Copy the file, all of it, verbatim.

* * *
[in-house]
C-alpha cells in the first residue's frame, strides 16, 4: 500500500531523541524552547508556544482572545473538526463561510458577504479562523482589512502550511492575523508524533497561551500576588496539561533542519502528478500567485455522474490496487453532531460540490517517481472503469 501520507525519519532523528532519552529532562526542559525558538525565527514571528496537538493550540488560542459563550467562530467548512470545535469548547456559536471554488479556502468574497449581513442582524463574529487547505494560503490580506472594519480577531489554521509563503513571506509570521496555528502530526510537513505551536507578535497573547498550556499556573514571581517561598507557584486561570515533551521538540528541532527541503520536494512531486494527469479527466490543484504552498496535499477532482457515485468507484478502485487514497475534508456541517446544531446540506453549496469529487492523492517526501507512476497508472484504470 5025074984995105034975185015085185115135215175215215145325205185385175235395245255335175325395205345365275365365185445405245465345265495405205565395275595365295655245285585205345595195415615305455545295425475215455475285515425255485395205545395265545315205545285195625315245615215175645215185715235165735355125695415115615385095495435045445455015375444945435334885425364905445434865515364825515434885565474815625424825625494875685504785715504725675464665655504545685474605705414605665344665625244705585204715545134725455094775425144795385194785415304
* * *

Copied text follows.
[in-house]
C-alpha cells in the first residue's frame, strides 16, 4: 500500500531523541524552547508556544482572545473538526463561510458577504479562523482589512502550511492575523508524533497561551500576588496539561533542519502528478500567485455522474490496487453532531460540490517517481472503469 501520507525519519532523528532519552529532562526542559525558538525565527514571528496537538493550540488560542459563550467562530467548512470545535469548547456559536471554488479556502468574497449581513442582524463574529487547505494560503490580506472594519480577531489554521509563503513571506509570521496555528502530526510537513505551536507578535497573547498550556499556573514571581517561598507557584486561570515533551521538540528541532527541503520536494512531486494527469479527466490543484504552498496535499477532482457515485468507484478502485487514497475534508456541517446544531446540506453549496469529487492523492517526501507512476497508472484504470 5025074984995105034975185015085185115135215175215215145325205185385175235395245255335175325395205345365275365365185445405245465345265495405205565395275595365295655245285585205345595195415615305455545295425475215455475285515425255485395205545395265545315205545285195625315245615215175645215185715235165735355125695415115615385095495435045445455015375444945435334885425364905445434865515364825515434885565474815625424825625494875685504785715504725675464665655504545685474605705414605665344665625244705585204715545134725455094775425144795385194785415304